Media outlets have jumped on an answer Republican presidential candidate Michelle Bachmann gave in last night’s Republican debates as a possible leak of classified information.
Bachmann was asked if she agreed with Texas Gov. Rick Perry’s pledge not to send aid to Pakistan if elected. Her answer, some have said, seems to be classified information:
Raw Story quotes Bachmann on the answer in question:
“We have to recognize that 15 of the sites, nuclear sites, are available or are potentially penetrable by jihadist,” Bachmann explained. “Six attempts have already been made on nuclear sites. This is more than an existential threat.”
Media wondered aloud if this was a slip up and Bachmann had just exposed on national television privileged information she had access to because of her role on the House Permanent Select Committee on Intelligence.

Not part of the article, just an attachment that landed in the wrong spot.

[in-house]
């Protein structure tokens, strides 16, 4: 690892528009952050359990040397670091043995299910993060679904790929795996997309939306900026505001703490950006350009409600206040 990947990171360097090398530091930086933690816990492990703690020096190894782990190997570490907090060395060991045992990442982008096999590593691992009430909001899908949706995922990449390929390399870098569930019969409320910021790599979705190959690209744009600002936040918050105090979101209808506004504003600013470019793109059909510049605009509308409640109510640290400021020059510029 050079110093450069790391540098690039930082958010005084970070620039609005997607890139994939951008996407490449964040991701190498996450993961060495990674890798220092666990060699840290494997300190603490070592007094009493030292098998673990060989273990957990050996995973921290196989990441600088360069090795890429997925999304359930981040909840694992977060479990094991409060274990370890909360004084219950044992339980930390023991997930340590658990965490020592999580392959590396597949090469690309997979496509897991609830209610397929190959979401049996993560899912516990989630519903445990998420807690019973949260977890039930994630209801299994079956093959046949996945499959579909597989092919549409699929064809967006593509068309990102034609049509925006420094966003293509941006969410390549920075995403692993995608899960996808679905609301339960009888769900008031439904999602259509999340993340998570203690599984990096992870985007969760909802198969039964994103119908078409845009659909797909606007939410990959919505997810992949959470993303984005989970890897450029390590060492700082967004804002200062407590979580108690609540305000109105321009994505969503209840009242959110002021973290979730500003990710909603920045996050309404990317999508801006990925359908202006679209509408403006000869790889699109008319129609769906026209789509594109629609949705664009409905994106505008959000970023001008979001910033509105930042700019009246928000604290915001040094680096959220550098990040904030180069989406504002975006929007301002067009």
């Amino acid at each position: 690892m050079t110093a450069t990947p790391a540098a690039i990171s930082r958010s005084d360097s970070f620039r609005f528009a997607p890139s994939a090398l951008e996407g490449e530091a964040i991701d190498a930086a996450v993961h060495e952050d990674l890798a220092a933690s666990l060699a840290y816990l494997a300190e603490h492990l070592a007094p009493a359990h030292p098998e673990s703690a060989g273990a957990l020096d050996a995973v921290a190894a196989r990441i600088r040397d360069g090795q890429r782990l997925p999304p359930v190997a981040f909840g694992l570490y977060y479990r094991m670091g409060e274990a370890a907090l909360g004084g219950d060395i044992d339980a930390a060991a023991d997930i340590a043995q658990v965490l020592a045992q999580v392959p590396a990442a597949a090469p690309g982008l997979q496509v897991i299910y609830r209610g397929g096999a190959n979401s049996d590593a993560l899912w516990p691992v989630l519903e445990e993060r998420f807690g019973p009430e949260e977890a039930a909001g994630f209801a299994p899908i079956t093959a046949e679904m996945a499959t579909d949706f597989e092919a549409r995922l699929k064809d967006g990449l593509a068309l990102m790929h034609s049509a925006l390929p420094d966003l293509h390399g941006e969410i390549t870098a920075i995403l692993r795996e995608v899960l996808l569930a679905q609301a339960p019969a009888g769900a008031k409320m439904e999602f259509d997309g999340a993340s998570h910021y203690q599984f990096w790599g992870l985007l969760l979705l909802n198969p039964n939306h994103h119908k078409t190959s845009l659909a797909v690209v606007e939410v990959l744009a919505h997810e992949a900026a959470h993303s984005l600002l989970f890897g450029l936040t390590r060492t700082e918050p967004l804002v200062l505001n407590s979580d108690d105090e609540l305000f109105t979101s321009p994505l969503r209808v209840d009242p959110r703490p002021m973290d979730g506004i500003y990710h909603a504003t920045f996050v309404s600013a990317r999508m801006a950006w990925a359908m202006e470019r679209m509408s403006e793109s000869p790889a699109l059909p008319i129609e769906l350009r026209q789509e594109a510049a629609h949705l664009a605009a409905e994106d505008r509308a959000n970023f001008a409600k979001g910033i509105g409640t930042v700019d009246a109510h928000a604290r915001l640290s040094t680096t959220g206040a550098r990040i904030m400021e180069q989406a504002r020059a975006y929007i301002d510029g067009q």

But it isn’t classified documents she’s reading (though we hope she is reading those too), it’s The Atlantic, who printed an extensive cover story on Pakistan in their December 2011 issue. At Yahoo!’s The Envoy, Laura Rozen has the goods:
Bachmann’s contention that Islamist jihadists have made six attempts to seize Pakistani nuclear sites “is not information that’s ever been made public!” Gawker wrote, linking to a debate post by National Journal’s Yochi Dreazen. “Which raises the question: did Bachmann just leak classified information to a national audience?”
Well, apparently the answer is no.
The information came not from a classified intelligence briefing but, rather, from a recent article by Jeffrey Goldberg and Marc Ambinder in the Atlantic Monthly–a sister site of the National Journal–according to the Huffington Post.
As Goldberg and Ambinder reported in their Pakistan dispatch:
“At least six facilities widely believed to be associated with Pakistan’s nuclear program have already been targeted by militants. […] If jihadists are looking to raid a nuclear facility, they have a wide selection of targets: Pakistan is very secretive about the locations of its nuclear facilities, but satellite imagery and other sources suggest that there are at least 15 sites across Pakistan at which jihadists could find warheads or other nuclear materials.”